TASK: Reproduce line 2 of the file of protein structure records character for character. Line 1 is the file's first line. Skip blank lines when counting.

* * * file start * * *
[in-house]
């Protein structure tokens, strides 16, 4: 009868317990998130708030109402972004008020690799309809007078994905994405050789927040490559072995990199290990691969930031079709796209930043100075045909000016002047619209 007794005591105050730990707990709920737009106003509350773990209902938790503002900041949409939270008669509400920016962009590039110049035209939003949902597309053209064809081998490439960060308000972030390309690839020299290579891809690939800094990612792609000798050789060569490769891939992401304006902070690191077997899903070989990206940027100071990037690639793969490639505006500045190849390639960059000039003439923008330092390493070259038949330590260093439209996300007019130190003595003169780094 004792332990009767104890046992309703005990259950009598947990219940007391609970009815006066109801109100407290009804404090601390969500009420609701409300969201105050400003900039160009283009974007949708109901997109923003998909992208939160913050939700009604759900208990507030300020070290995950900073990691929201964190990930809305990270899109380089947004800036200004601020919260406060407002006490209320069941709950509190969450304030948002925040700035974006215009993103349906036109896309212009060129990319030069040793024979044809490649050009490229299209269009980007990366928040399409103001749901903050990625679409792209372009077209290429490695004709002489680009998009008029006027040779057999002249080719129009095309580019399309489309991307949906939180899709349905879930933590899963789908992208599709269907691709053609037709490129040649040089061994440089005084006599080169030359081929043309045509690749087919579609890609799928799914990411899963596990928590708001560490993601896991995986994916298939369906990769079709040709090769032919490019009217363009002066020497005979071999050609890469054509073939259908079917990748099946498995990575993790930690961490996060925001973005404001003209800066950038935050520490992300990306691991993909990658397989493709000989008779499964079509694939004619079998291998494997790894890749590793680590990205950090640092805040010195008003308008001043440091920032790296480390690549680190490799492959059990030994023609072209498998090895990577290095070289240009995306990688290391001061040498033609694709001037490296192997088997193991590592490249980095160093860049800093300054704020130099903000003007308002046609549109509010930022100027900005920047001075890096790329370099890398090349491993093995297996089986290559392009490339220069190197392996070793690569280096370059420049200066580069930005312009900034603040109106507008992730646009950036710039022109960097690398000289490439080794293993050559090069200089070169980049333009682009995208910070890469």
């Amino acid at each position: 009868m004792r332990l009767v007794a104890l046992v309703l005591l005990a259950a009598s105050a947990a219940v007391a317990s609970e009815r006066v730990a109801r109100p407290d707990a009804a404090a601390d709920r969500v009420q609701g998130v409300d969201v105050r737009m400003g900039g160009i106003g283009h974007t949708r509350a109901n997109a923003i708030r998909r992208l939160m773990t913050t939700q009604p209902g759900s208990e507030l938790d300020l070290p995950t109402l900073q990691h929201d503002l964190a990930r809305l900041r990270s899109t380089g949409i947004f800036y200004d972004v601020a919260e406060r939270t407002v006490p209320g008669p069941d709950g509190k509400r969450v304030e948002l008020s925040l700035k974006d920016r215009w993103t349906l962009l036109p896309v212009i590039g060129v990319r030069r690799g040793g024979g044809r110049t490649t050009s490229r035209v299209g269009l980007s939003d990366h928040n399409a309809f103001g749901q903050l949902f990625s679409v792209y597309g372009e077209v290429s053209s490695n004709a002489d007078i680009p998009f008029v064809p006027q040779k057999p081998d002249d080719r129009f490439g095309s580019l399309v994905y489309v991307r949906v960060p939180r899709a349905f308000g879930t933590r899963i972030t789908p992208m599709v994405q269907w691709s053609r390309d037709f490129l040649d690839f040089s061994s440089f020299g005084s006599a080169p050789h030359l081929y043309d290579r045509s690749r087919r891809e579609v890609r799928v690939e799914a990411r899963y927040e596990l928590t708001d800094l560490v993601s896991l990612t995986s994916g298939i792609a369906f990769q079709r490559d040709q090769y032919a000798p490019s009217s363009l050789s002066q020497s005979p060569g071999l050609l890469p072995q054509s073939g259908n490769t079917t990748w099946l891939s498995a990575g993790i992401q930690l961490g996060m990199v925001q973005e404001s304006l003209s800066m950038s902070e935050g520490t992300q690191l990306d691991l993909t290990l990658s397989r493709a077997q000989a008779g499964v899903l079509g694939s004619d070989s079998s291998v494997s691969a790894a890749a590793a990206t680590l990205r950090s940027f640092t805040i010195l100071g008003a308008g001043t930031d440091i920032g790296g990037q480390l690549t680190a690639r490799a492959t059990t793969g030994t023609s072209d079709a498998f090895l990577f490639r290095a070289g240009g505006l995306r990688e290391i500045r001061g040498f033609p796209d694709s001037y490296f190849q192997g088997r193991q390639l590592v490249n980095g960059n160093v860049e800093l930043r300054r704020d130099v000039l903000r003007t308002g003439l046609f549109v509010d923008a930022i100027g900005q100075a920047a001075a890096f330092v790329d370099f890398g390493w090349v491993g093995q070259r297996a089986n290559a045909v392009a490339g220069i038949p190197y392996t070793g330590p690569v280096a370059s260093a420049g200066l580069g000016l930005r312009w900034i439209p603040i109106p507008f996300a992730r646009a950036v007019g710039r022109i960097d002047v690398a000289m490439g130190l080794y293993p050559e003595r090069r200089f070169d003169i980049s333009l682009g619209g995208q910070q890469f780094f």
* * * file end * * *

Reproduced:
């Protein structure tokens, strides 16, 4: 009868317990998130708030109402972004008020690799309809007078994905994405050789927040490559072995990199290990691969930031079709796209930043100075045909000016002047619209 007794005591105050730990707990709920737009106003509350773990209902938790503002900041949409939270008669509400920016962009590039110049035209939003949902597309053209064809081998490439960060308000972030390309690839020299290579891809690939800094990612792609000798050789060569490769891939992401304006902070690191077997899903070989990206940027100071990037690639793969490639505006500045190849390639960059000039003439923008330092390493070259038949330590260093439209996300007019130190003595003169780094 004792332990009767104890046992309703005990259950009598947990219940007391609970009815006066109801109100407290009804404090601390969500009420609701409300969201105050400003900039160009283009974007949708109901997109923003998909992208939160913050939700009604759900208990507030300020070290995950900073990691929201964190990930809305990270899109380089947004800036200004601020919260406060407002006490209320069941709950509190969450304030948002925040700035974006215009993103349906036109896309212009060129990319030069040793024979044809490649050009490229299209269009980007990366928040399409103001749901903050990625679409792209372009077209290429490695004709002489680009998009008029006027040779057999002249080719129009095309580019399309489309991307949906939180899709349905879930933590899963789908992208599709269907691709053609037709490129040649040089061994440089005084006599080169030359081929043309045509690749087919579609890609799928799914990411899963596990928590708001560490993601896991995986994916298939369906990769079709040709090769032919490019009217363009002066020497005979071999050609890469054509073939259908079917990748099946498995990575993790930690961490996060925001973005404001003209800066950038935050520490992300990306691991993909990658397989493709000989008779499964079509694939004619079998291998494997790894890749590793680590990205950090640092805040010195008003308008001043440091920032790296480390690549680190490799492959059990030994023609072209498998090895990577290095070289240009995306990688290391001061040498033609694709001037490296192997088997193991590592490249980095160093860049800093300054704020130099903000003007308002046609549109509010930022100027900005920047001075890096790329370099890398090349491993093995297996089986290559392009490339220069190197392996070793690569280096370059420049200066580069930005312009900034603040109106507008992730646009950036710039022109960097690398000289490439080794293993050559090069200089070169980049333009682009995208910070890469």